Purposefulness

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Purposefulness

 

correspondence of a phenomenon or a process to a specific (relatively complete) condition whose concrete or abstract model assumes the form of a goal, or purpose. Purposefulness is regarded on the one hand as the immanent, or internal, relationship of an object to itself, and on the other hand as a certain relationship in the realm of the interaction of object and subject. As a relationship that is characteristic of human activity, purposefulness may also be defined as a scientific principle for the study of the structure and functions of self-regulating and equifinal systems (that is, systems that can yield the same end results regardless of initial conditions).

Genetically, the concept of purposefulness is linked to goalsetting—an essential element of human activity that characterizes both the thought processes and the object-directed activity of human beings, and of labor first of all (see K. Marx and F. Engels, Soch., 2nd ed., vol. 23, p. 189). Man’s purposeful activity is based on the laws of the external world, or nature (see V. I. Lenin, Poln. sobr. soch., 5th ed., vol. 29, p. 171).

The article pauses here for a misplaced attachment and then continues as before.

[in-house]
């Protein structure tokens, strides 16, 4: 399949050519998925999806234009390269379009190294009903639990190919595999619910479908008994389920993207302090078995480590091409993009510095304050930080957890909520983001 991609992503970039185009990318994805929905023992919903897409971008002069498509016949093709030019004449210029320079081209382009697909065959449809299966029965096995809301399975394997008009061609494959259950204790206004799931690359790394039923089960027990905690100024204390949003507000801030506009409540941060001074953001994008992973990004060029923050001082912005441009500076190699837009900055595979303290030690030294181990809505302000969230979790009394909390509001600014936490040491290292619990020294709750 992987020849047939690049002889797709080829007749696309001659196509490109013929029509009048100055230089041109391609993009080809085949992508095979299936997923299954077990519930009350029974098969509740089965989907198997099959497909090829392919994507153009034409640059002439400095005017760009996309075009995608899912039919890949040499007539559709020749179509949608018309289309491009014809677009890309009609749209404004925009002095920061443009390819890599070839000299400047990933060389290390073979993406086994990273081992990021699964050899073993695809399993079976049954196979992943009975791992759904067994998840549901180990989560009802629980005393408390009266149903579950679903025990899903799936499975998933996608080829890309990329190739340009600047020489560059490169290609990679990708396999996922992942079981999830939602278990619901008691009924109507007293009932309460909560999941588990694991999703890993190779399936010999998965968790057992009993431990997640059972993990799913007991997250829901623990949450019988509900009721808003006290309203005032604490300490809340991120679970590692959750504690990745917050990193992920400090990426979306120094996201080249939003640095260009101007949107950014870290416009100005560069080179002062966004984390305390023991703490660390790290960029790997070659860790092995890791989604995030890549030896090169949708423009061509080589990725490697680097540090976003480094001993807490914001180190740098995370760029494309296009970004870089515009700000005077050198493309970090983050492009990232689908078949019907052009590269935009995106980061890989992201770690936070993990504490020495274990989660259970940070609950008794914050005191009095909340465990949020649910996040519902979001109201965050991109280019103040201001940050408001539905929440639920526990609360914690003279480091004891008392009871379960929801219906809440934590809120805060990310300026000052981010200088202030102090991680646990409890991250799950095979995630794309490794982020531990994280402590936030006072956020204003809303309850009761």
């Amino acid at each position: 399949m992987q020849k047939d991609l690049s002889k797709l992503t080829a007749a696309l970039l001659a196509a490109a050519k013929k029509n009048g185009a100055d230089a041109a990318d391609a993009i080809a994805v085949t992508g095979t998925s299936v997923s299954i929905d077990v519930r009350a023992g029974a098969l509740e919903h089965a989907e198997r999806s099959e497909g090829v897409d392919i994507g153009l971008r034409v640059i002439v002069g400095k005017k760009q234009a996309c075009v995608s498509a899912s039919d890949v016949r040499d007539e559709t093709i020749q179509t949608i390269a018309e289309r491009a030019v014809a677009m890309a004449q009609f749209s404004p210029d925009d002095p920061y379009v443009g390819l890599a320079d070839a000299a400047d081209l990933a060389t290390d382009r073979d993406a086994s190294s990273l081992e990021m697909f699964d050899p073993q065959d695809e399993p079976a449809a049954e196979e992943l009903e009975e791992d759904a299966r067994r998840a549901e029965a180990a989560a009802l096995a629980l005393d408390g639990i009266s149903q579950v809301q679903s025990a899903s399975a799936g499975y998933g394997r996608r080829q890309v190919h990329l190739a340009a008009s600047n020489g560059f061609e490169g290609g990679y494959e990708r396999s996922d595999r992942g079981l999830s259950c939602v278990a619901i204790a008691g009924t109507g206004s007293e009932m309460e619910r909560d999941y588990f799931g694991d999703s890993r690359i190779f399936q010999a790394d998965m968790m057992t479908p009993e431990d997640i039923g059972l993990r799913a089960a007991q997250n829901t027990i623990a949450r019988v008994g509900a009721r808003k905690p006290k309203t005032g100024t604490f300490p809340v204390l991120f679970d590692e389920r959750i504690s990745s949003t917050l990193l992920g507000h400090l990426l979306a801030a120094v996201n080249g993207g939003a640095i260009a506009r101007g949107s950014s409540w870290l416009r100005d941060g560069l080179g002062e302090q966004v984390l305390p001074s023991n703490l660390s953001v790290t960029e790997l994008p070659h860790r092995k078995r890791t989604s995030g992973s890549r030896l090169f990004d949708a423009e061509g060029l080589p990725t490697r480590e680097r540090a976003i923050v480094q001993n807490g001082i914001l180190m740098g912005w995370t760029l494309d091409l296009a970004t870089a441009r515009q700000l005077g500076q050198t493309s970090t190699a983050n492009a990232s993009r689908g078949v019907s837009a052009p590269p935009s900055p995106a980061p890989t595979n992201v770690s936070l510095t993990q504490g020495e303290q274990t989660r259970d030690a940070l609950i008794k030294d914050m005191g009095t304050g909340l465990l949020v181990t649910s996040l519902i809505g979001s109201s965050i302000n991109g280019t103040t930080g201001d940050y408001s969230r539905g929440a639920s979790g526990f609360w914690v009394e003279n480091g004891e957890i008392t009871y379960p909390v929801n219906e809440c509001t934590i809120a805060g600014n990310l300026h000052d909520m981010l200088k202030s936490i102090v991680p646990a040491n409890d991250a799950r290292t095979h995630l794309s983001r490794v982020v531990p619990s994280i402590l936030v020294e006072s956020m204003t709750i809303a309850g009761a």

Prescientific thinking, with its anthropomorphism, extended the notion of purposefulness—a quality inherent in human activity—to nature. Anthropomorphism is also an attribute of the religious world view, which interprets purposefulness as a manifestation of divine reason; the distorted view of purposefulness in idealist teleology can be traced back to anthropomorphism. At the same time, some of the dialectical aspects of purposefulness were disclosed in classical teleology, as represented by the immanent teleology of Aristotle, G. von Leibniz, F. von Schelling, and especially G. Hegel. But it is dialectical-materialist thought that brings to light the objective meaning of purposefulness, and it is only within this framework that purposefulness can be scientifically interpreted.